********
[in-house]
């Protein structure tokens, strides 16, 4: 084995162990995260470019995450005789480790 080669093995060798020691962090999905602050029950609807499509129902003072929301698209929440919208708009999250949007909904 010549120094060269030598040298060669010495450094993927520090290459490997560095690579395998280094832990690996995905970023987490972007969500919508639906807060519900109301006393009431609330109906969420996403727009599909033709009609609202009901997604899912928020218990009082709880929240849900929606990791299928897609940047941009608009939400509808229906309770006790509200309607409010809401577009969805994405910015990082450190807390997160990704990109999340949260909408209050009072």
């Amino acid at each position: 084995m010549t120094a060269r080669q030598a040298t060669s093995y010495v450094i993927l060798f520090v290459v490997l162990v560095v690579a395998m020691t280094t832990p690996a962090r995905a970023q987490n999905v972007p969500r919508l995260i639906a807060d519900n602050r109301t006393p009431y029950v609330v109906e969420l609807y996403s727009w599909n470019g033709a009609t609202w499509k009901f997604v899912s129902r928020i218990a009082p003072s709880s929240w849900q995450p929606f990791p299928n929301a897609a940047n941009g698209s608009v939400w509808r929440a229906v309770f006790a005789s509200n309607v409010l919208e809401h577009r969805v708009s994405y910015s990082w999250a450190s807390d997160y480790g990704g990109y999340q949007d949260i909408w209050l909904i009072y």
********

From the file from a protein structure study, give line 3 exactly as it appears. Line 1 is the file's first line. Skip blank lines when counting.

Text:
């Amino acid at each position: 084995m010549t120094a060269r080669q030598a040298t060669s093995y010495v450094i993927l060798f520090v290459v490997l162990v560095v690579a395998m020691t280094t832990p690996a962090r995905a970023q987490n999905v972007p969500r919508l995260i639906a807060d519900n602050r109301t006393p009431y029950v609330v109906e969420l609807y996403s727009w599909n470019g033709a009609t609202w499509k009901f997604v899912s129902r928020i218990a009082p003072s709880s929240w849900q995450p929606f990791p299928n929301a897609a940047n941009g698209s608009v939400w509808r929440a229906v309770f006790a005789s509200n309607v409010l919208e809401h577009r969805v708009s994405y910015s990082w999250a450190s807390d997160y480790g990704g990109y999340q949007d949260i909408w209050l909904i009072y």